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Loves’s Labour’s Lost

Sunday Telegraph 20th August 1978

According to Dr Johnson, many passages in “Love’s Labour’s Lost are ‘mean, childish and vulgar’ and ‘ought not to have been exhibited to a virgin queen.’ John Barton’s exquisitely delicate production at Stratford makes this judgement seem even more eccentric than usual.

With the aid of his designer, Ralph Koltai, he from the first brings a nip of autumn to this work of Shakespeare’s spring. In the park where the King of Navarre and his three companions vow celibacy in order to devote themselves to ‘a little academe, still and contemplative,’ the trees are already sere; so that when the Princess of France and her attendant ladies arrive on their mission and are refused entry to the palace, one guesses that they will soon be shivering in their tents.

Shakespeare devised no play simpler in plot or more complex in verbal wit. The four men, and above all Berowne, are initially as much infatuated with language as with the new arrivals. Only at the close when mortality – in the shape of a messenger dressed all in black and bringing news of the King of France’s death – suddenly obtrudes, do they realise that they must learn to bridge the gap between words and feelings.

Our best Shakespearean clown, Richard Griffiths, amply justifies his unexpected casting as the King. As Berowne, Michael Pennington brilliantly conveys a courtier drunk on his own conceits – as Shakespeare must have been at the time of writing. There is an enchanting Moth from Jo James (his father, Emrys, will have to look to his dramatic laurels) and a beautifully judged Don Armado – his natural pedantry at war with his infatuation with a country slut – from Michael Hordern.

Jane Lapotaire flashes mischievously as Rosaline – regarded by some critics as Shakespeare’s portrait of his Dark Lady. But Carmen Du Sautoy’s Princess, bespectacled and gawky, suggests a character from Angela Brazil rather than from Renaissance France.

Apart from the misjudgement of having the final ‘When daisies pied …’ recited rather than sung, this production is so unfailingly inventive and yet loyal to the playwright, that I regard it as the best in my memory.

The Financial Times, 14th April 1979, B.A. Young

Welcome indeed is John Barton’s pretty production from Stratford, the most enjoyable “Love’s Labour’s Lost” that I have ever seen. Realising that the polysyllabic jocularities of the would-be intellectuals are no longer very funny (though in their time they no doubt raised the same superior smiles as Pseuds’ Corner does today), Mr Barton has concentrated in the less affected parts of the play.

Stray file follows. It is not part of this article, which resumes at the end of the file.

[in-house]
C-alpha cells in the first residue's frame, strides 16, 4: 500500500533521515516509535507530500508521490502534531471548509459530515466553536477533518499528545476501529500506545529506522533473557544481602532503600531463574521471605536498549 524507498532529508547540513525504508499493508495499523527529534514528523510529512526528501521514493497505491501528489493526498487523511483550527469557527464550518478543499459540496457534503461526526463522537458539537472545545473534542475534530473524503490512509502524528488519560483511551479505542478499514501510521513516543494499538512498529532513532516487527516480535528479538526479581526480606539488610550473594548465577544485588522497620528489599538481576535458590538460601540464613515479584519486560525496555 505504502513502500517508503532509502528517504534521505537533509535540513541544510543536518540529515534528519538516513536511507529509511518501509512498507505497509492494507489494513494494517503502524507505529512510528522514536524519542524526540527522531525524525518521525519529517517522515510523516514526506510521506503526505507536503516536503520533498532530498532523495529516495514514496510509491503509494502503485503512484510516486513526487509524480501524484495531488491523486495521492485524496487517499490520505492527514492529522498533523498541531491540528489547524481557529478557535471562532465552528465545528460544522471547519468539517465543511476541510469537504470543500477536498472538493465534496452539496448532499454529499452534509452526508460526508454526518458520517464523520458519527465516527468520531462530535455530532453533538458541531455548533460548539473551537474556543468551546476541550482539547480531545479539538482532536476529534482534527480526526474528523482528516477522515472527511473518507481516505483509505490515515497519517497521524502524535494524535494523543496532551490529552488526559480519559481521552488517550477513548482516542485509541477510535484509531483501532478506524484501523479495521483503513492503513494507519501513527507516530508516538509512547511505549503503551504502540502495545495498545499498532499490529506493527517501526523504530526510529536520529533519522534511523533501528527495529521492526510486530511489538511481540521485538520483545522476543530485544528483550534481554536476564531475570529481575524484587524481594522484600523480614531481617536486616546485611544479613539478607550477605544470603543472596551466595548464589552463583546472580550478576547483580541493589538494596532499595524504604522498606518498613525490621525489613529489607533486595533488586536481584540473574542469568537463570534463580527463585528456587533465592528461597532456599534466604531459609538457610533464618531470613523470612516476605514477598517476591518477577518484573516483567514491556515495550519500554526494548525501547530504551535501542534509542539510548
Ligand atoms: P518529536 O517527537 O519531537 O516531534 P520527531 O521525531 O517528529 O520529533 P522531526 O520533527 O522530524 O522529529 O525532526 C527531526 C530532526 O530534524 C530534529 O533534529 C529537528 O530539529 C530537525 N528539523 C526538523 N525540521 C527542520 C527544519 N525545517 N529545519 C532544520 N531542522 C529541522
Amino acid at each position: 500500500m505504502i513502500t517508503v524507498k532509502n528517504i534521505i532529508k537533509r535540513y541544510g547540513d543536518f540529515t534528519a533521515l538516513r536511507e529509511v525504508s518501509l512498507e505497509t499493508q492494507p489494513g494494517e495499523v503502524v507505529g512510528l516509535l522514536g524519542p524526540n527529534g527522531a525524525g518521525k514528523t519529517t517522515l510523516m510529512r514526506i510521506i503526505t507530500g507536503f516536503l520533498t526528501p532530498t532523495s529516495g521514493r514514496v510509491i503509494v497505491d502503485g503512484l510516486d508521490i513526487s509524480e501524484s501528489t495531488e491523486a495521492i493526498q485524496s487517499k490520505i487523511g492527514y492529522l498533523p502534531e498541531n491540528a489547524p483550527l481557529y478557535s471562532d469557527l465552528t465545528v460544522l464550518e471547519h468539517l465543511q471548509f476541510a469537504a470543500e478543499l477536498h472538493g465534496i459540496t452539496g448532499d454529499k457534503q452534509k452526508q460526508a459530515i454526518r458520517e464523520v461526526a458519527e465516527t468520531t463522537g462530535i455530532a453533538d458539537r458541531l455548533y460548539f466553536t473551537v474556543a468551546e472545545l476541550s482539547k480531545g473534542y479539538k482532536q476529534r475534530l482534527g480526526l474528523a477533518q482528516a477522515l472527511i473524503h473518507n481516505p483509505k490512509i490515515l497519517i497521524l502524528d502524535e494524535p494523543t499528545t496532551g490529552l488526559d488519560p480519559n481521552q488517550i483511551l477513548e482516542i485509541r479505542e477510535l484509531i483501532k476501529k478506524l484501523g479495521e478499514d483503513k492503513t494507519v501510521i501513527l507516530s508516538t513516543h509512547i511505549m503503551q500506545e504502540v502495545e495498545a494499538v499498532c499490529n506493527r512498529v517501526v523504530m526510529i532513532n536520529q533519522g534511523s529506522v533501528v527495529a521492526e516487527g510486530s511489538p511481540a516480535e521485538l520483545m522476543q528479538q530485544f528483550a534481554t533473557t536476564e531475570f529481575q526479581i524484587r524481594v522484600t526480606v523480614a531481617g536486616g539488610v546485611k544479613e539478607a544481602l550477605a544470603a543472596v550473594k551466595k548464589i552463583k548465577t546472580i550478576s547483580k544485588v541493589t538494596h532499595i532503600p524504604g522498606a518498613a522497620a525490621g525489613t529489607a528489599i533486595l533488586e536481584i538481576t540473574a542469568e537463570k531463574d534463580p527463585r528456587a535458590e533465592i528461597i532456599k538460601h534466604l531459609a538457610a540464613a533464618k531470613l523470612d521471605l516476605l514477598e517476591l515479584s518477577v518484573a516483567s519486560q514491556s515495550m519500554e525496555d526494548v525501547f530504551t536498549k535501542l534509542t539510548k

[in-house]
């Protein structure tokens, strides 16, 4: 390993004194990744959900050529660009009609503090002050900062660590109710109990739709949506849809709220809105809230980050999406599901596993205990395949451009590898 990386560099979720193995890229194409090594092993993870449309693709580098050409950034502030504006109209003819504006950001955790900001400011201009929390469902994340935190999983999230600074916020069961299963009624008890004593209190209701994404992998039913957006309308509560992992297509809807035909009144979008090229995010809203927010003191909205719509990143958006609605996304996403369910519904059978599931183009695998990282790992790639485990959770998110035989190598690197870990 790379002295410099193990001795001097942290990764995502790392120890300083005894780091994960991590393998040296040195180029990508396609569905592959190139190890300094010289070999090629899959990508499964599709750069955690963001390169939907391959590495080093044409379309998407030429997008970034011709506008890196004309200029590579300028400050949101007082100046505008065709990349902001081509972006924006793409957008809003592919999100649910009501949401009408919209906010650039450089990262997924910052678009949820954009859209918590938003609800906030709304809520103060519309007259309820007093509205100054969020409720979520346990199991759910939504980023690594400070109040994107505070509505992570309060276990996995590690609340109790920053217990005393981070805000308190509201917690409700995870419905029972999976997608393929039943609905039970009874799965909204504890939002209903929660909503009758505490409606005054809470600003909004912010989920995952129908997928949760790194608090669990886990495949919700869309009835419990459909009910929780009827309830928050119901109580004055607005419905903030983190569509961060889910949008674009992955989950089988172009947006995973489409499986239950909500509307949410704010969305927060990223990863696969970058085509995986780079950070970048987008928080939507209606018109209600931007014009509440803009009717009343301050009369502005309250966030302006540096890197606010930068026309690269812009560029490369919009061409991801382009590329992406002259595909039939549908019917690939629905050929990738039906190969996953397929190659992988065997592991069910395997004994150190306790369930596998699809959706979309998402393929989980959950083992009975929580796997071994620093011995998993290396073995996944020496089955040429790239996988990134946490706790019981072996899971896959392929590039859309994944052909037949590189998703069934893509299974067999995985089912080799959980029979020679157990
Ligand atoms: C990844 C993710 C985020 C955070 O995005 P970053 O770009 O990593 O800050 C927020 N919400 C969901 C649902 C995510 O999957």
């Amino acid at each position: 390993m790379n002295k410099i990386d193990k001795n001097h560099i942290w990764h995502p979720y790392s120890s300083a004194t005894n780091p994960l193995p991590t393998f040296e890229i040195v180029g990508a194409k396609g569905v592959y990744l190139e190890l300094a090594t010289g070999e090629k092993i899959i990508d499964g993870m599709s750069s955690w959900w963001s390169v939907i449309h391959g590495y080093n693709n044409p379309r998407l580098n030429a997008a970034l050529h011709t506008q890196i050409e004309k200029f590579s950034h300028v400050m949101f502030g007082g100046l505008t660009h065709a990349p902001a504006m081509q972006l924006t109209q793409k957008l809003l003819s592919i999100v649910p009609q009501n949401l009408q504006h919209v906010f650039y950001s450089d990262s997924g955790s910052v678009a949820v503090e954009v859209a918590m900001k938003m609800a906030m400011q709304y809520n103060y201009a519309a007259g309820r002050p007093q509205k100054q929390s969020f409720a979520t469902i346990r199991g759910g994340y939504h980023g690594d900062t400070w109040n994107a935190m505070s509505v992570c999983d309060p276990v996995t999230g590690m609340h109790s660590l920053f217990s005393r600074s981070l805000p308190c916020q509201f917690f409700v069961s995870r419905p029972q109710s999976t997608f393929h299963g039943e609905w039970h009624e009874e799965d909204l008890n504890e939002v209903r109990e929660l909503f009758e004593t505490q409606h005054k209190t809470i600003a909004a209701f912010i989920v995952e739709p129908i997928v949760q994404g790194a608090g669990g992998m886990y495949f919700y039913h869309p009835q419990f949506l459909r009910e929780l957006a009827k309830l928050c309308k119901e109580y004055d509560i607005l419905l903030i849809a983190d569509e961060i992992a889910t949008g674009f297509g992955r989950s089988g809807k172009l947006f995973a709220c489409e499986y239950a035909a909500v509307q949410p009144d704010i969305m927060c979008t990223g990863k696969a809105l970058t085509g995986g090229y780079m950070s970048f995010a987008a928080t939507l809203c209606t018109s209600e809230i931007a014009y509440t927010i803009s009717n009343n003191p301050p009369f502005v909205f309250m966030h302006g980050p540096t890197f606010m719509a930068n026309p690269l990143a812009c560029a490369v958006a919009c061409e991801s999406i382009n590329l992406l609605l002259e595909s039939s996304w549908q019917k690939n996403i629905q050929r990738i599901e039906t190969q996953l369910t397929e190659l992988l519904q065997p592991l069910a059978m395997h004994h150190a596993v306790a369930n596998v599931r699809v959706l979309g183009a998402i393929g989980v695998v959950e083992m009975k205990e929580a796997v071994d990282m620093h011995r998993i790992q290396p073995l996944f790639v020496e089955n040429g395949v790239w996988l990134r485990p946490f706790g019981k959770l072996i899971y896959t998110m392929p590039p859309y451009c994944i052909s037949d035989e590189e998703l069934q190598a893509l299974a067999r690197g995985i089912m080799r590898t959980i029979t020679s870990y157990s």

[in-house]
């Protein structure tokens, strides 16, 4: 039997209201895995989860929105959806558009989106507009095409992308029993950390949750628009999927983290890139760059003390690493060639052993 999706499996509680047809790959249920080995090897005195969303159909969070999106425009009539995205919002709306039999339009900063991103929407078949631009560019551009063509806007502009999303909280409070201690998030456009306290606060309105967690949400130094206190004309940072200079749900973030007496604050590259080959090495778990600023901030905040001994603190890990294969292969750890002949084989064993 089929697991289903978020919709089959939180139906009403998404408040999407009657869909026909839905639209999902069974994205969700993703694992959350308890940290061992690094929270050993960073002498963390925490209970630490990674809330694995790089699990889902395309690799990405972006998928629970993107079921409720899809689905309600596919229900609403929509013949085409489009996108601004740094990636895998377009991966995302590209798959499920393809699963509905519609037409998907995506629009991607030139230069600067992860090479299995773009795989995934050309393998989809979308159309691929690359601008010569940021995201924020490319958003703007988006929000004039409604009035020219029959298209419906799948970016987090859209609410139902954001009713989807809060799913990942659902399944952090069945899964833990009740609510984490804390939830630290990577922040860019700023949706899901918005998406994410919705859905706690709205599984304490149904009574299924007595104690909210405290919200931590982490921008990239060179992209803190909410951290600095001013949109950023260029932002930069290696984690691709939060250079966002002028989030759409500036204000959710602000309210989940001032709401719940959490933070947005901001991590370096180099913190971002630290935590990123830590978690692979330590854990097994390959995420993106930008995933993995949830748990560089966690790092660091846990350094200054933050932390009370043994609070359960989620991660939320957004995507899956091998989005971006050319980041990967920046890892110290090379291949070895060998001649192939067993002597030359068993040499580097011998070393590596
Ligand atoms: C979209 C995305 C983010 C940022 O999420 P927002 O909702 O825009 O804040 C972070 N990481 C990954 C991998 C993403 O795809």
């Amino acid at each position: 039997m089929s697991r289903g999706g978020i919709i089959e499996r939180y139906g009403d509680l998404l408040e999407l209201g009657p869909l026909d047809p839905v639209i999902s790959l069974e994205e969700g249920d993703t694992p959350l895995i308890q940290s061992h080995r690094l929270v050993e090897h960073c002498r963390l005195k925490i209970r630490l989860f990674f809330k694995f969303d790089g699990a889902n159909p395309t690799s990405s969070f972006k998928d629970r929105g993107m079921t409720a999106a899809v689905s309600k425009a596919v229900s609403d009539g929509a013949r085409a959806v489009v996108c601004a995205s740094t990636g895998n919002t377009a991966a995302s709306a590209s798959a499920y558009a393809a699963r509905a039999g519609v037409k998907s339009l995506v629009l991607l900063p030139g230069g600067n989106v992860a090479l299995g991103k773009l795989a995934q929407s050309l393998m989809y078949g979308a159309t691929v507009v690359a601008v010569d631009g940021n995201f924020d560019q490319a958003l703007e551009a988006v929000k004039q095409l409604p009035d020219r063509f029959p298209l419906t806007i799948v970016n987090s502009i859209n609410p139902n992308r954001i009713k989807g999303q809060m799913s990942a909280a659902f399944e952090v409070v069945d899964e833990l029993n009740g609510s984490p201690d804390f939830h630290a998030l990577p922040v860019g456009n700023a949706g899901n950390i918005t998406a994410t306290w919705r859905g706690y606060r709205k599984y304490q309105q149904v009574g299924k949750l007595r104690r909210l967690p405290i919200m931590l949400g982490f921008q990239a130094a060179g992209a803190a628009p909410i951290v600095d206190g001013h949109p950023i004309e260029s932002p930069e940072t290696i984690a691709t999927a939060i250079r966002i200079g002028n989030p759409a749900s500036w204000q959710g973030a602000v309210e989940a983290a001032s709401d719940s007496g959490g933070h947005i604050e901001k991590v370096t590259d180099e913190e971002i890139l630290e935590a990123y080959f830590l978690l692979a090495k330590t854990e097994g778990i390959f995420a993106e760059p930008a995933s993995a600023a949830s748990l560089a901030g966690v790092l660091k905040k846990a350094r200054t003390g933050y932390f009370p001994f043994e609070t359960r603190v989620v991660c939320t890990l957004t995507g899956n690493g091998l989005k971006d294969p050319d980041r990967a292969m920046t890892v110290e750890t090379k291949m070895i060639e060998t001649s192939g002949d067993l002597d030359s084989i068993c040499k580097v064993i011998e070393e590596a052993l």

‘Finding’ not putting: none of the evening’s laughs plays against the text, most are positively drawn from it. To make the King of Navarre and the Princess of France a pair of bespectacled highbrows who resolve into ordinary student jokes as soon as the initial drive is relaxed is original but valid, and it gives Richard Griffiths as the King an opportunity for one of the best comedy performances in town at the moment. Carmen Du Sautoy as the Princess has not the same chances; her part is a more serious one: but she meshes perfectly with Mr Griffiths.

Inevitably, emphasis is thrown on the rougher characters. There never was such an enjoyable Costard, as Allan Hendrick’s, eager to take over every scene like a barrack-room comic (though he still doesn’t know has to pronounce ‘half-penny’). In some curious way, David Lyons’ taciturn Dull contrives to be funnier than Paul Brooke’s Holofernes and David Suchet’s Nathaniel, funny as they are within the limits of Pseuds’ Corner lines.

It is Tony Church’s bad luck to come up against an outstandingly good boy as Moth (Jo James last night, though he is to alternate with another). While Mr Church fails to find much savour in his sesquipedalian pomposities, Mr James both in his pert dialogue and in the singing-lesson with which Mr Barton has fleshed out Shakespeare’s single obscure word ‘Concolinet,’ reveals himself already as a talented comedian.

At the romantic heart of the play are Michael Pennington’s Berowne and Jane Lapotaire’s Rosaline. Mr Pennington is now an exceedingly good young actor who, if the current theatrical fashion had not outlawed such people, would be a star; he has all the best poetry in the play and delivers it magically. Rosaline has no such opportunities, but Miss Lapotaire, as aristocratic as playful, leads a charming trio of ladies-in-waiting.

The comedy is never forced: it all grows out of natural occupations, instinctive gestures apt at the moment – though Mr Griffiths’ business with his bouncing sword, that seems to surprise him as much as us, is something of a wonder. (Can he always do it?) The final rustic entertainment gets no more out of hand than it should, and is touchingly called to order by Paul Brooke’s gentle ‘This is not generous, not gentle’ to the unmannerly Navarrais lords. As the light fades on Ralph Koltai’s lovely woodland scene, and the songs about the cuckoo and the owl come to an end – spoken not sung – the sound of a real owl comes from afar to finish a lovely evening on a properly sentimental note.

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